Highlights from a past class

INCREDIBLE YOU! – Make today great

Guiding children in Mindfulness

In your life, plenty has happened so far
That’s part of what makes you who you are.
But don’t worry too much about yesterday.
What matters is what you do with today.

This week in Mindful Minis we discussed some of the things that the children worry about and what they can do to help themselves feel better when they are feeling anxious. Some children were happy to share what they worry about. It ranged from the dinosaurs that all died in the cold to monsters under the bed. Some expressed concern about their parents’ well-being and others said they are starting to worry about going to a new school next year. I treated all the fears as valid and real because for the children they are.

We spoke about what the children feel in their bodies when they are worried. I asked if anyone got a stomach ache or noticed an increased heartrate or found it difficult to breathe. The children were reserved with answers to this question but I believe that in time, with regular mindfulness practise, they will be able to identify more easily the physical manifestations of emotions in their bodies.

With the older children, I did a “My Worry” worksheet. I asked them to describe one thing that was a worry during their day. They then needed to identify the size of their worry from the set of small, medium and large stars. At the end of the worksheet was space for them to draw a picture of something that can help them when they are feeling worried.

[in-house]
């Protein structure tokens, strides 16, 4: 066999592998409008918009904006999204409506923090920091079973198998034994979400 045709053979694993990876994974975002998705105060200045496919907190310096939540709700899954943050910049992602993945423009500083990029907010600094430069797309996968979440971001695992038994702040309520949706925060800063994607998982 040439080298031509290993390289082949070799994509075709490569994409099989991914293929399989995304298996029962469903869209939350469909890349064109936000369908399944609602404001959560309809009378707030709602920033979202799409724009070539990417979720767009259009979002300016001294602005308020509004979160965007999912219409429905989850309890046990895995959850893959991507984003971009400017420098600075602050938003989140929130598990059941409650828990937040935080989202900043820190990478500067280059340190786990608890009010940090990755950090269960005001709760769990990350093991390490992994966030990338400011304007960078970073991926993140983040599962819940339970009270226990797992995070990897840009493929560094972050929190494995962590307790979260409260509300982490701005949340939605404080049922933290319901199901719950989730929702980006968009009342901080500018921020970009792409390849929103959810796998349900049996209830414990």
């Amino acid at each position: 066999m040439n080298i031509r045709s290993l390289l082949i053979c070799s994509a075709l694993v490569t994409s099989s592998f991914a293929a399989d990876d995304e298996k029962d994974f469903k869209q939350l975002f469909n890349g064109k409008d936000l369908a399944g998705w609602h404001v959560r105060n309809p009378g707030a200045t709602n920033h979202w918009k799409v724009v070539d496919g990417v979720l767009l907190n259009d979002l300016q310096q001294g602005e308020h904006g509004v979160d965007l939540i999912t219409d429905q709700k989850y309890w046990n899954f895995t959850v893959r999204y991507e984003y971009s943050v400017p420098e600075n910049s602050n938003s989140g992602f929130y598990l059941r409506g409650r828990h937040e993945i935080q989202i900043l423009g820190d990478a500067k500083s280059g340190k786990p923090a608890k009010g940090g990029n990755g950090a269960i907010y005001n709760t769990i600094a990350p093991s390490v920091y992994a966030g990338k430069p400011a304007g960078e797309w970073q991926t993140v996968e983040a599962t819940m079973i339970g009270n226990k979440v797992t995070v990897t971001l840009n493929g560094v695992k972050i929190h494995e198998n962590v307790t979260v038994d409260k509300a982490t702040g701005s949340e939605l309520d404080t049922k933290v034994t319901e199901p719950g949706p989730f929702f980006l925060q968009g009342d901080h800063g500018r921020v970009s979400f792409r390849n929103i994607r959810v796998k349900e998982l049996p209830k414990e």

In all the classes, I introduced the “worry rock” concept – something to help a child feel better when they are anxious. The idea is that the child can whisper his or her fears and concerns into the rock and it will turn them into goodness. I used a small pebble from the beach that a child can potentially take anywhere with them. One little boy mentioned that he will hide the rock in his pocket and take it everywhere with him so he can send it messages at any time.

I also showed the children how soothing and comforting it can be simply to hold the rock in the palm of your hand and notice its cold temperature. Another calming tool is to rub one’s index finger gently in a circle over the smooth surface of the rock. This can be very stabilising and grounding for a child in a state of anxiety. If they struggle to connect with their breath (which is always the number one go to in a stressful situation), this provides a more tactile option that helps a child to focus and connect within.

Because I had used pebbles from the beach as our worry rocks, I decided on a sea-theme song for our movement activity. We sang and danced to Living Under the Sea from the Little Mermaid. A beautiful version of this soundtrack can be found at https://www.youtube.com/watch?v=4t1Q-Hjaqvs. But beware…. it has an incredibly catchy tune – I have been singing it over and over in my head the whole weekend!!

We preceded the guided visualisation with some simple relaxing yoga poses. The child had fun doing cat-cow (with sound effects!) and child’s pose. I encourage deep breaths during the mindful movement exercises since this helps prepare the children for the guided visualisation.